Expert Reviews – Shamwari GR
Kim is a travel writer who authored and updated over 15 guidebooks, including Lonely Planet's South Africa and Bradt's Tanzania guides.
3 people found this review helpful.
Indulgent game viewing
There are many reasons why I love Shamwari and keep returning, but the most simple is that it always delivers. Situated along the Bushman's River, Shamwari is a private, family-owned game reserve which offers visitors a chance to combine Big Five viewing with luxury living… Well, at least for the few nights you stay here. Any place that combines game viewing with spa treatments certainly wins my tick of approval. The accommodation and meals at the well-run lodge are included in packages as are the twice daily game drives. While the vegetation is not as lush as in the north around Kruger and the 20,000 hectare park comparatively small, this is a major advantage when it comes to game viewing. It’s also malaria-free; which is a big bonus, especially for anyone travelling with children. On my last visit I saw all of the Big Five as well as numerous other larger mammals. I watched cheetahs feed and got within metres of a pride of lions. Then topped my day off with an indulgent massage… Heaven!
Melissa is an award winning travel writer for Fodors, Frommers and Insight, including guides to Tanzania, Kenya, Zimbabwe and South Africa.
2 people found this review helpful.
Shamwari – wild Africa reborn
It was Adrian Gardiner, the owner of Shamwari, that we have to thank for starting to bring Africa back to the Eastern Cape in the 1990s. This heavily farmed area was once rich in wildlife but had been effectively cleared of game by the mid-19th century. When he bought a small weekend getaway on the coast, he had a dream which gradually grew into the magnificent showpiece 7,000 ha game reserve that is Shamwari today. It was tough. The badly eroded land had to be restored, every animal imported, the balance of the species carefully maintained.
Today, the reserve functions wonderfully as a game park with over 5,000 animals including the Big Five, but what sets it apart is what’s still going on behind the scenes. There are two animal education and rescue centres, the Julie Ward Centre and Jean Byrn Born Free Centre both caring for rescued animals and providing wildlife education for local children. 3,500 ha (8,650 acres) have been set aside to assist in breeding rare species such as Cape Mountain Zebra and the disease-free Buffalo. They also run volunteer programmes, ranger training and even veterinary courses for student vets and nurses who want to get some wildlife experience.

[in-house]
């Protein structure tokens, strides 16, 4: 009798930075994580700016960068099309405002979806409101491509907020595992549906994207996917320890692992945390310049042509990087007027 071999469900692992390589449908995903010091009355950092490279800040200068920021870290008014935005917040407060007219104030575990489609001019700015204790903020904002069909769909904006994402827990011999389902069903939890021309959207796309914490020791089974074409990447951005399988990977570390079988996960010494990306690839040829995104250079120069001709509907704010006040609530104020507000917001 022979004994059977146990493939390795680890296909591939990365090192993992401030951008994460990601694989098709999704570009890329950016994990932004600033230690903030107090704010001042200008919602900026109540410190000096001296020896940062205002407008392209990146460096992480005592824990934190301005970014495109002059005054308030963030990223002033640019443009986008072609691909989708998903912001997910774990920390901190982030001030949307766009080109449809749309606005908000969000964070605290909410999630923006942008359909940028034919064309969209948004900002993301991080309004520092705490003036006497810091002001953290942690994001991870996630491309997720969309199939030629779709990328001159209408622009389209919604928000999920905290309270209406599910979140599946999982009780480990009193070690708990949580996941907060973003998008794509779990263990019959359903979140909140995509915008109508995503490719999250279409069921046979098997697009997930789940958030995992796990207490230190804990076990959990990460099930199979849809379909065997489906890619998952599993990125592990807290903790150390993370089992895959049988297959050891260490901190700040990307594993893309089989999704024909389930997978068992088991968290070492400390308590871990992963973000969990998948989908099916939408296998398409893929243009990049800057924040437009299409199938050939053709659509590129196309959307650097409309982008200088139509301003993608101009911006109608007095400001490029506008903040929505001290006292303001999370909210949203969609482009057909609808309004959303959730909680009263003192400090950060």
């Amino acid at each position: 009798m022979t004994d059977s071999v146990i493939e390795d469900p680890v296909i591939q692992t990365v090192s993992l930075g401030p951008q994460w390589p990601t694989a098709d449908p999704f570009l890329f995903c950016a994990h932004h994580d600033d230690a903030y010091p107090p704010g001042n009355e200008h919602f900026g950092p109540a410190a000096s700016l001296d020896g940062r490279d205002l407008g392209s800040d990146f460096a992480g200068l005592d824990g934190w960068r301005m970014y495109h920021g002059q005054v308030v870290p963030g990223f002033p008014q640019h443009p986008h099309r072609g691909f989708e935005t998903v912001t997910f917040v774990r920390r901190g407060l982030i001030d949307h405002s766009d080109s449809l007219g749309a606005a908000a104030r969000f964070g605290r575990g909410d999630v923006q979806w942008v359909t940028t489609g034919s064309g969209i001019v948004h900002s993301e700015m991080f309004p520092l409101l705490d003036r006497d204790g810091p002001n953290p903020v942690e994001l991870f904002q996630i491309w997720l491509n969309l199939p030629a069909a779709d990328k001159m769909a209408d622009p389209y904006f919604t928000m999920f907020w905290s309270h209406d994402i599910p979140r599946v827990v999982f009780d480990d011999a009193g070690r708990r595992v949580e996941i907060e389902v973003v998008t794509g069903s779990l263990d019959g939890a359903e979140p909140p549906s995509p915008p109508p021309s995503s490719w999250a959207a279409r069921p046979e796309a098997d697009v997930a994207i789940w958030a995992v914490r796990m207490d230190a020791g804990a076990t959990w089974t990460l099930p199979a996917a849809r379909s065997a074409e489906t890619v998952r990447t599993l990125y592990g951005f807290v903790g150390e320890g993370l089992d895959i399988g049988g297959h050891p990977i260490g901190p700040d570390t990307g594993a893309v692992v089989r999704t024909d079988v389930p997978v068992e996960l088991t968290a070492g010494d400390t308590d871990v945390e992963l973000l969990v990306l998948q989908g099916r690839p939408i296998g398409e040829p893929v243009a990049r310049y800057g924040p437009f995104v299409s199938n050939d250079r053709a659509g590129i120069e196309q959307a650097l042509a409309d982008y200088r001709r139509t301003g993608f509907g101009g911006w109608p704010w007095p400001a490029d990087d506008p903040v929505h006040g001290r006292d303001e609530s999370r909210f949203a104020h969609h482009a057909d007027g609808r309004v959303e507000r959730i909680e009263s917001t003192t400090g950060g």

For the rest of us mere mortals, there’s a choice of seven five-star lodges. And they really are very glam indeed. On my last trip I stayed at African chic Eagle’s Crag, somewhat bizarrely at the foot of said crag in a very dramatic ravine. Sadly it was too cold to wallow in my private plunge pool.
Here, as everywhere in the Eastern Cape, the gameviewing is good but not spectacular, hampered to some degree by the scrubby vegetation. You have to work that bit harder for your sightings and the game is more obviously managed. There are relatively few patches of open savannah. What it does have to compensate is magnificent scenery, a malaria-free environment, sumptuous luxury and a perfect Garden Route location.
Gemma authored several Lonely Planet guidebooks, including the guides to Africa, Kenya, Tanzania and South Africa.
2 people found this review helpful.
Shamwari, the Ferrari of safaris
Shamwari is a very, very smart private game reserve housed on land reclaimed from farms by a prominent South African conservationist and businessman, Adrian Gardiner. The experience is slick and the service at the various luxury lodges is definitely five star – I certainly appreciated wallowing in my spa bath and wrapping myself in a fluffy dressing gown after my evening game drive. During my stay at Shamwari I saw a great variety of game, with the reserve’s relatively small size and well-organized network of driver/guides yielding big five sightings right, left and centre.
If this all sounds a bit un-adventurous, it is – the vibe at Shamwari is very much all about luxury and ease rather than wilderness and exhilaration, and the prices can be eye-watering. But spa treatments and amazing food are still always welcome, and this would be a great place to bring a friend or partner who’d like to see game but doesn’t fancy roughing it. It’s also easily accessible from Port Elizabeth, making it a good one-night stopover option on a driving holiday in the Eastern Cape.
Ariadne is a renowned African wildlife photographer whose work is featured in many well-known guidebooks and magazines.
2 people found this review helpful.
Shamwari: A wildlife haven in the Eastern Cape